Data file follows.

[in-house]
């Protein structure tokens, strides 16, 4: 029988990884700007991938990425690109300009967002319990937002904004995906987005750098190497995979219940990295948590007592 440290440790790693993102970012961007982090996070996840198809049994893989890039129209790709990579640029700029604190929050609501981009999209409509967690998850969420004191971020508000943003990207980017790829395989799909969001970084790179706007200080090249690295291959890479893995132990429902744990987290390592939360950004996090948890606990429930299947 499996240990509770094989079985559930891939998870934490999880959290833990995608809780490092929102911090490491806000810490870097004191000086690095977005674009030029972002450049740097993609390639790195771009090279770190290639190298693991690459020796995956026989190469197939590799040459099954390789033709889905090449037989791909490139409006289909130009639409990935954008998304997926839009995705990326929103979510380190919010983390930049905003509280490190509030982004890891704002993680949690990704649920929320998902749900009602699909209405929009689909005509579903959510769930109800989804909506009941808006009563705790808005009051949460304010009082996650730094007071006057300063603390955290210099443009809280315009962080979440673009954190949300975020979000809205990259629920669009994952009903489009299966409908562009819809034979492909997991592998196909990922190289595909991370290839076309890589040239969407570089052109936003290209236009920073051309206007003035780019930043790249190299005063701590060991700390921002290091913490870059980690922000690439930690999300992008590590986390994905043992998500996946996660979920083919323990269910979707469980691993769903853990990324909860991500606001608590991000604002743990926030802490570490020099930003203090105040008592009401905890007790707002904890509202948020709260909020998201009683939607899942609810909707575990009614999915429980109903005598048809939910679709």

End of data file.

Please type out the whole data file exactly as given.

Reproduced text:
[in-house]
């Protein structure tokens, strides 16, 4: 029988990884700007991938990425690109300009967002319990937002904004995906987005750098190497995979219940990295948590007592 440290440790790693993102970012961007982090996070996840198809049994893989890039129209790709990579640029700029604190929050609501981009999209409509967690998850969420004191971020508000943003990207980017790829395989799909969001970084790179706007200080090249690295291959890479893995132990429902744990987290390592939360950004996090948890606990429930299947 499996240990509770094989079985559930891939998870934490999880959290833990995608809780490092929102911090490491806000810490870097004191000086690095977005674009030029972002450049740097993609390639790195771009090279770190290639190298693991690459020796995956026989190469197939590799040459099954390789033709889905090449037989791909490139409006289909130009639409990935954008998304997926839009995705990326929103979510380190919010983390930049905003509280490190509030982004890891704002993680949690990704649920929320998902749900009602699909209405929009689909005509579903959510769930109800989804909506009941808006009563705790808005009051949460304010009082996650730094007071006057300063603390955290210099443009809280315009962080979440673009954190949300975020979000809205990259629920669009994952009903489009299966409908562009819809034979492909997991592998196909990922190289595909991370290839076309890589040239969407570089052109936003290209236009920073051309206007003035780019930043790249190299005063701590060991700390921002290091913490870059980690922000690439930690999300992008590590986390994905043992998500996946996660979920083919323990269910979707469980691993769903853990990324909860991500606001608590991000604002743990926030802490570490020099930003203090105040008592009401905890007790707002904890509202948020709260909020998201009683939607899942609810909707575990009614999915429980109903005598048809939910679709």